DPP Home Profiles Mark DeLong: Master Of Perfection

Tuesday, November 6, 2012

Mark DeLong: Master Of Perfection

Mark DeLong sees in still and in motion, and he is as meticulous as he is creative through all aspects of both


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DeLong: I did some assisting with some very successful photographers. We worked in film, but I started messing around on my own with the digital equipment very early on. Compared to today, the technology was terrible, but at the same time, it was exciting. I saw the potential.

DPP: You do some compositing from time to time. How do you assemble the pieces and people for ads such as the one you did for HGTV's Design Star show?

DeLong: We get a lot of assignments where we have to build shots through compositing. It's a fun side of the commercial work, trying to figure out how to get that to happen for the art director, for it all to come together and look believable. For Design Star, we shot both the people and the backgrounds separately, then put it all together. It had to be done that way because the participants would be kicked off the show as the season went on. So one by one they would disappear from the shot. Those people were not even in the same building when that "photo" was taken. They had to have a group shot, but none of the people could see each other. This is where the medium format has its real strength. If you try to pull this out of a motion frame grab, you're not going to get that. I use different tools for different jobs. It's very intricate work.

DPP: You obviously like to solve visual problems. Clients come to you and ask, "How can we convert this idea into a photograph?"


Many of his jobs require intricate setups, and DeLong is a problem-solver who relishes a complicated task and getting it done. A photographer who can pull off just about anything you throw at him or her is a rare and highly valued artist.
DeLong: "Here's the challenge. Can you make this happen?" Yes. Absolutely. I feel like we can pull off pretty much anything. There a lot of very talented people out there. The people we work with are extremely professional and make up a really tight crew.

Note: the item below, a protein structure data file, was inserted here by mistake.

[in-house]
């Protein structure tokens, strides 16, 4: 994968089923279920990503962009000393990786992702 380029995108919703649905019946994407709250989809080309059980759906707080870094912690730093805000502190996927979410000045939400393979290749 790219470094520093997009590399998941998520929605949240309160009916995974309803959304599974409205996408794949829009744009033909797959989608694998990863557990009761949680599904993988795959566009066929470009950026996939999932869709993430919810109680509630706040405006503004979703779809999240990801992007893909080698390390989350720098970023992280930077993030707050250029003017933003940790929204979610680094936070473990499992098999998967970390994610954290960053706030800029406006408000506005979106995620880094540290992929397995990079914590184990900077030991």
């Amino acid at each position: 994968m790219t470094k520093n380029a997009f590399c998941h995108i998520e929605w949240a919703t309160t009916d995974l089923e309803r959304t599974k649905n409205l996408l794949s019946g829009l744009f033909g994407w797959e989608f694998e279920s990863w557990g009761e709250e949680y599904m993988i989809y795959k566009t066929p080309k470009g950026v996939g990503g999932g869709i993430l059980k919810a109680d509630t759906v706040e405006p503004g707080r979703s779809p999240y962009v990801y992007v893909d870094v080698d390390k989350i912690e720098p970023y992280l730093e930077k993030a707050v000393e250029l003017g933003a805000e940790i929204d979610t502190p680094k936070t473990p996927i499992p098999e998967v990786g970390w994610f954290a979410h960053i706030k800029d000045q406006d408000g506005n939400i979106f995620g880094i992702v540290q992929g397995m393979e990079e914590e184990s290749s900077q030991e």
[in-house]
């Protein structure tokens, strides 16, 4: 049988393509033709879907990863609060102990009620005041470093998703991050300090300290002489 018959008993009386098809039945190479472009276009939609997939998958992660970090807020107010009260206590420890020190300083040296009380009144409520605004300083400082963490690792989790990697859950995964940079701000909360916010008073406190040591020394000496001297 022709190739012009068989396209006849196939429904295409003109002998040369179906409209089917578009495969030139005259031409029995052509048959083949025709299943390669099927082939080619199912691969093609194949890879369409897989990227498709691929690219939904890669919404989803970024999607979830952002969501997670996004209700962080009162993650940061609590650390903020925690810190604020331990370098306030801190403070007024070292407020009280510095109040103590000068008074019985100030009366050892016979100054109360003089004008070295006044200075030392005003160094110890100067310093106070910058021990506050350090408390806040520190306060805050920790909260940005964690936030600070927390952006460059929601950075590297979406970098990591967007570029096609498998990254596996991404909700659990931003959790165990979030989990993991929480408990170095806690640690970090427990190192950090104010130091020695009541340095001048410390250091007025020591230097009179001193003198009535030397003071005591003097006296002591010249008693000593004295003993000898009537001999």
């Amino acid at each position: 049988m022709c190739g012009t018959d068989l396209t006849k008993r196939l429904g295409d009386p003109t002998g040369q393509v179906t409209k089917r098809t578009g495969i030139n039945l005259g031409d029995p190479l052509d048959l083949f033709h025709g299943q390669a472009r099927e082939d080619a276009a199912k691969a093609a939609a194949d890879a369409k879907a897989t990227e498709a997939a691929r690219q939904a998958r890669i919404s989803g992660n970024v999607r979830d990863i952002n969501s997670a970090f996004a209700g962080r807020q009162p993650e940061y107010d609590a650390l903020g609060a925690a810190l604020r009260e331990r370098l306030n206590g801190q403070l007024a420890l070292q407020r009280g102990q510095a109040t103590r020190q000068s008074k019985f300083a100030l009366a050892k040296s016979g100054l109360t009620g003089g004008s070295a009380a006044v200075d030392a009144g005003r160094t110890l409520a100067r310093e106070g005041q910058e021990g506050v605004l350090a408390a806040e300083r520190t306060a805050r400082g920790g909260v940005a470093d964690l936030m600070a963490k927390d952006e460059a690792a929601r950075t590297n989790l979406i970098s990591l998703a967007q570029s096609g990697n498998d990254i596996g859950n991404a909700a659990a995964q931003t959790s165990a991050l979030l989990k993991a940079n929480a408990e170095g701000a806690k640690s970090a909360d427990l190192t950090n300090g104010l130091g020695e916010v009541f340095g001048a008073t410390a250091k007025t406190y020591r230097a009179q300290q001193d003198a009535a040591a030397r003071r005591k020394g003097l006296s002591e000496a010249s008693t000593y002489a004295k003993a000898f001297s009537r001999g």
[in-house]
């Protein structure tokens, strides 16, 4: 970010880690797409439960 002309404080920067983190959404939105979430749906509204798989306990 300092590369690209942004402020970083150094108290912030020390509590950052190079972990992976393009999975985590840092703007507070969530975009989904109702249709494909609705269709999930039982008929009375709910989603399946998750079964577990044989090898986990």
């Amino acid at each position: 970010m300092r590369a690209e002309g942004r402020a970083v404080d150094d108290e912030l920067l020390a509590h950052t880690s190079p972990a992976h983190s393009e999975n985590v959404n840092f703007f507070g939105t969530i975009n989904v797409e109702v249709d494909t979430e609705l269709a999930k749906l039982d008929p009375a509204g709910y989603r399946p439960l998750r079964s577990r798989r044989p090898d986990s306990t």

DPP: How do you handle the postproduction for the motion projects?

DeLong: I had been working with Final Cut for a long time, but have recently begun implementing Adobe Premiere. I'm trying to build this grand imagery with all these little parts. Lens choices make a big difference in terms of the look. With the older REDs, it seemed like the softer lenses would help a little bit. I really like the Cooke lenses with the ALEXA; it seems like a really magical combination. With the new RED, it seems like the Zeiss Super Speed lenses have a nice look; the jury is still out on that one, though. They're all PL mounts. I think in the motion picture world there's sometimes the approach of using a bigger paintbrush and fixing it in post. I'm looking at it from the still photographer point of view, trying to get it in-camera. There are still differences between the two worlds even though we've all come together in a way.

DPP: Transmedia is the new catchword. The difference between "multimedia" and "transmedia" may be that the former is like a stew, while the latter is more blended.


DeLong shoots with the RED EPIC on a recent motion project. There are so many avenues for expression in the world of new media today, yet in each one he tackles, DeLong's work rises to the top.
What's your advice for people entering the marketplace now?

DeLong: Do what you love. The gloves are off. You can do what you want. There's going to be a market for what you want to do if you can do it well. If not now, then there will be. Everybody is going to have a place in the multimedia world—whatever you want to call it—multimedia, transmedia, new media. As long as I've been doing this, it kind of feels like a rebirth. We have a new perspective on a kind of worn-out model. But now with all this technology, it's almost overwhelming how many choices of media there are for self-expression. We have so many layers, the way that a simple sound or a little bit of music can completely change motion footage. We can manipulate the lighting, the speed, the flow/rhythm with a few clicks of the mouse. Those layers are what's so amazing to me.

To see more of Mark DeLong's photography, visit www.markdelong.com.

 

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